Packers/Lacy marriage could have been saved

Discussion in 'Green Bay Packer Football' started by Da-news-now, Sep 8, 2017.

  1. Da-news-now

    Da-news-now RSS Reporter Reporter

    3,101
    105
    Ratings:
    +135 / 2
    By Rob Reischel

    At approximately 1 p.m. (CT) Sunday, the Seattle Seahawks’ team buses will arrive on the far west side of Lambeau Field.

    A large crowd will gather, many of which will hurl profanity-laced insults. The players will be escorted towards their cramped quarters, a locker room that would make many of today’s high school teams chuckle.

    For the first time since entering the NFL in 2013, Eddie Lacy will see how the other half lives. The former Green Bay Packers running back will prepare for Sunday’s showdown on the visitor’s side, and that’s unfortunate — for both Lacy and the Packers.

    Two years into his Green Bay career, Lacy seemed poised to challenge Ahman Green for the Packers’ all-time rushing record. But Green Bay head coach Mike McCarthy, his myriad of assistants and Lacy himself all blew it.

    McCarthy and his staff didn’t keep proper tabs on Lacy in the 2015 offseason. Lacy’s love for fast food kicked into overdrive, and his weight ballooned. Injuries inevitably followed, limiting Lacy to 20 games over the last two seasons.

    And instead of earning a second contract in Green Bay, and challenging the bevy of team rushing records held by Jim Taylor, Clark Hinkle and Green, Lacy’s time in Green Bay was over. Now, the running back position might be the No. 1 question mark for a Packers’ team with Super Bowl aspirations. And the man who should have been the answer will be wearing navy blue and green this season.

    “Find me a better running back and quarterback combo that what Green Bay had going with Lacy and (Aaron) Rodgers,” an AFC scout said Wednesday. “Maybe those two guys in Pittsburgh (Ben Roethlisberger and Le’veon Bell), but that’s about it.

    “Hey, I get it. It’s impossible to babysit these guys 24-7. But you worry more about the night clubs and guns, who they’re running with and that kind of (expletive). It shouldn’t be all that tough to keep their weight in line.”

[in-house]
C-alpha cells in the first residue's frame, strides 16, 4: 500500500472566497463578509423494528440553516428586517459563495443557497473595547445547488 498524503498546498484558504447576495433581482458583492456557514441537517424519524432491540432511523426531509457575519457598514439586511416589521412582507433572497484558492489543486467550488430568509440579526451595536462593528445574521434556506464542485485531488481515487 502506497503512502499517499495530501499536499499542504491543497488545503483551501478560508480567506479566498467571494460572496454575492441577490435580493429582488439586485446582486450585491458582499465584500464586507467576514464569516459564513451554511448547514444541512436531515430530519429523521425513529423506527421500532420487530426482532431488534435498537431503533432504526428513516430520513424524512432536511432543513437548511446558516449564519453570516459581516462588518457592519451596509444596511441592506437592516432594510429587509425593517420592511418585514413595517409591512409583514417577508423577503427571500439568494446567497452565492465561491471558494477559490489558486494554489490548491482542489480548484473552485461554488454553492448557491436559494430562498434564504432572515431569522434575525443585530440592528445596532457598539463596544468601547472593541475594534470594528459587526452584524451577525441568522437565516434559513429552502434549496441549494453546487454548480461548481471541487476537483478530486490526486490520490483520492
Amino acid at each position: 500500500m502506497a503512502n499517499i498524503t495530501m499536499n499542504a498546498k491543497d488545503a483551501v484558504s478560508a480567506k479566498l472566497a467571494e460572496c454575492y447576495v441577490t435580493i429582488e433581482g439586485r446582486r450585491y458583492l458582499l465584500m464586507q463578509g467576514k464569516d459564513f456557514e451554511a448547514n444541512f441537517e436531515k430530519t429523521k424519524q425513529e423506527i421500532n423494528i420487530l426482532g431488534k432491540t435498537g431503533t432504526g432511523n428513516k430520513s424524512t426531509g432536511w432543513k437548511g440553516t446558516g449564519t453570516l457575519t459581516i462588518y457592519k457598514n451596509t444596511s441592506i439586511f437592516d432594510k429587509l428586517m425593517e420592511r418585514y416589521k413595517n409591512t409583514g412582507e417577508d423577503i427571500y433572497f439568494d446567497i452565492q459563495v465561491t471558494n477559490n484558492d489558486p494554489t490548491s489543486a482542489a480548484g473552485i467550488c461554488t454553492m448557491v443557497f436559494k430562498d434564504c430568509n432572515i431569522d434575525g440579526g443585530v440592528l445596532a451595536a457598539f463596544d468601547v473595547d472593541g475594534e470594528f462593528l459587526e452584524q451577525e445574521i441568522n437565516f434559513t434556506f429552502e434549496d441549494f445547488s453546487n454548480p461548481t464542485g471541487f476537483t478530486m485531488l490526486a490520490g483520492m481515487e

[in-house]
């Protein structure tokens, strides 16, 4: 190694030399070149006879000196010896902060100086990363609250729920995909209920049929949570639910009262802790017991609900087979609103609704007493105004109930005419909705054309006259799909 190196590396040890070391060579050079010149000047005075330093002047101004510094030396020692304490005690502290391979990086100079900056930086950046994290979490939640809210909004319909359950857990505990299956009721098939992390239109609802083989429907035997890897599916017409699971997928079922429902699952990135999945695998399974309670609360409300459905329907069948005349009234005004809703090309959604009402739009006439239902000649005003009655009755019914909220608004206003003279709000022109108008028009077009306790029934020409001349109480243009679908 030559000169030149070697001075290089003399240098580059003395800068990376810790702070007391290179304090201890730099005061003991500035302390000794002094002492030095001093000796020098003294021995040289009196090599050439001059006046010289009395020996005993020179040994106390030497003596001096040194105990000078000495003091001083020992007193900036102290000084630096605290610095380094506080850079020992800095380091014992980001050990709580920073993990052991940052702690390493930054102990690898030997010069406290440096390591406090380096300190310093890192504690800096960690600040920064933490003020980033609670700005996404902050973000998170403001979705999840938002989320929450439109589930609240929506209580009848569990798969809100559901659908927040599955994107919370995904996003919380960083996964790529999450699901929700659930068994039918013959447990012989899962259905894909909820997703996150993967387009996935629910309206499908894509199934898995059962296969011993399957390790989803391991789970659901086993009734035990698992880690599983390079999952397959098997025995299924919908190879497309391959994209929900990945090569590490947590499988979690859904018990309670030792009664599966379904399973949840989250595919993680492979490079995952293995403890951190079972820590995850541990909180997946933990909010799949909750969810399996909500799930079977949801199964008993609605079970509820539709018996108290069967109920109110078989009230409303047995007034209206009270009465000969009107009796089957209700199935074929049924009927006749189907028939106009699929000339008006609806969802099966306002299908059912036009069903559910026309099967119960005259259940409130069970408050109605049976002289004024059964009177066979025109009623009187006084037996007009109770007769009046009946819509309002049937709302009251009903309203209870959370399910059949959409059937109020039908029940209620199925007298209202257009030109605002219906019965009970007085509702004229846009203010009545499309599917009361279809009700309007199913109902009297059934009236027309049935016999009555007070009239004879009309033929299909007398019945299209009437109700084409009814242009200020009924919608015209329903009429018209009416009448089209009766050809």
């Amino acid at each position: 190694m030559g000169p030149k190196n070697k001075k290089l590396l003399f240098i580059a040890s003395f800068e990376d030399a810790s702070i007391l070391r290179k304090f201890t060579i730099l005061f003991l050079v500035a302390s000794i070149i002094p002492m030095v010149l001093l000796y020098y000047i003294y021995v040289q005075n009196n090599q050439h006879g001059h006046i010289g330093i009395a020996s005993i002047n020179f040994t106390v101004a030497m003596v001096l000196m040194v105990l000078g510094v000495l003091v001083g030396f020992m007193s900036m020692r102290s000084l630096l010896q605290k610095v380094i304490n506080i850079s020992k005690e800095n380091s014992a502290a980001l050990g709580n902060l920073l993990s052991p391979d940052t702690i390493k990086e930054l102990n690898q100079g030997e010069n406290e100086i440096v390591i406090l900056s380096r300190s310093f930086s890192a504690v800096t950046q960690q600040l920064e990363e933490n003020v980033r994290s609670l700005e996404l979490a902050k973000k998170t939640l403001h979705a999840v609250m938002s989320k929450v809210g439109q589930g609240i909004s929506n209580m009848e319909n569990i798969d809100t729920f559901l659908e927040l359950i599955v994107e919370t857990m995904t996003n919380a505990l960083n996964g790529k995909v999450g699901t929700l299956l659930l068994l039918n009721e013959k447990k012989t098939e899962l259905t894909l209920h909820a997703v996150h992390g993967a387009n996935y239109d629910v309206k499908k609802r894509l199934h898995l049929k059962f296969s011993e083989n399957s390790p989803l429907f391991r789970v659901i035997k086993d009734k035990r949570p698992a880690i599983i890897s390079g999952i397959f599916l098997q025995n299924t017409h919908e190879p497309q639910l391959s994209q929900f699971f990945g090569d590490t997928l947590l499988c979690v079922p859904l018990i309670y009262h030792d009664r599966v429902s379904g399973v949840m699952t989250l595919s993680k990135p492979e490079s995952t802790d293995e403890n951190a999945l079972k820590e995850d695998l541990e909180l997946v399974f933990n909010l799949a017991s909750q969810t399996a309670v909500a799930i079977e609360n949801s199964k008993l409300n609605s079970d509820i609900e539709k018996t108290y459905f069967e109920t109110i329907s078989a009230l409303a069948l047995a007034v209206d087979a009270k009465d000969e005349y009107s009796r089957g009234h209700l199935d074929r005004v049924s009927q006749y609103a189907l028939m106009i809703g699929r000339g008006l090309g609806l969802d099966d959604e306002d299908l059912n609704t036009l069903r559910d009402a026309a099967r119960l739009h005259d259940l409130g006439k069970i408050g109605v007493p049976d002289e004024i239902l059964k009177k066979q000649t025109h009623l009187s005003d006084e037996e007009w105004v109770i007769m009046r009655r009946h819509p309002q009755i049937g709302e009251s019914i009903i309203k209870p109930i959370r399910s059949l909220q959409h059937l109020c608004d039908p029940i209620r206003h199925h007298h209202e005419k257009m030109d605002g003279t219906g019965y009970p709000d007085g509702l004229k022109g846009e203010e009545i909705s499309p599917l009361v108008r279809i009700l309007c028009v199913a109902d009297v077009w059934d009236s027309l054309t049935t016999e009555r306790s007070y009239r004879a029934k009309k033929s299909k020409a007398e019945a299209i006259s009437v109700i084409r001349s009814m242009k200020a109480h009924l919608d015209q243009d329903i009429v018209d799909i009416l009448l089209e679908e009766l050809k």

For those with short memories, let’s flashback to just how dominant Lacy was during his first two seasons in Green Bay.

    In 2013, Lacy set a new team rookie rushing record with 1,178 yards and 11 touchdowns. That broke John Brockington’s previous team rookie record of 1,105 yards set in 1971.

    Lacy received the NFL’s Rookie of the Year award by the Pro Football Writers of America, and won the Associated Press’ Offensive Rookie of the Year award, as well.

    The back, from Alabama, finished the year with 647 rushing yards after contact, which ranked sixth in the league. Lacy also forced 56 missed tackles, the NFL’s fourth-highest figure. He also helped carry the Packers into the postseason when quarterback Aaron Rodgers missed nearly eight full games with a broken collarbone.

    “Eddie Lacy is an impact player,” McCarthy said after the 2013 season. “When you have impact players coming into your program, obviously it makes a difference. Eddie definitely did that. I’m not only excited about what he just accomplished as a rookie, but really moving forward I think he can be even better.”

    He was.

    In 2014, Lacy finished seventh in the league in rushing with 1,139 yards. He ranked fifth in yards after contact (690) and sixth in the number of tackles broken or avoided (49). He also finished the 2014 campaign with 42 receptions for 427 yards (10.2) and four touchdowns.

    Lacy’s 2,317 rushing yards were the most ever by a Packer in their first two seasons. And his 24 total touchdowns were the most ever by a Green Bay player in his first two years.

    “He’s a better football player in my opinion this year than last year,” McCarthy said. “I think he’s a complete (three)-down player. In fact I know he is. So I think he’s definitely in a better place.”

    Lacy’s dominance on the field also changed how McCarthy was playing offense. The Packers’ average rank in rushing yards was 21st during McCarthy’s first seven seasons, but they jumped to ninth in their first two years with Lacy.

    Heading into the 2015 season, Pro Football Weekly ranked Lacy as the third-best running back in the NFL behind only Seattle’s Marshawn Lynch and Minnesota’s Adrian Peterson, and the 27th-best player in the NFL.

    Then things went south quickly.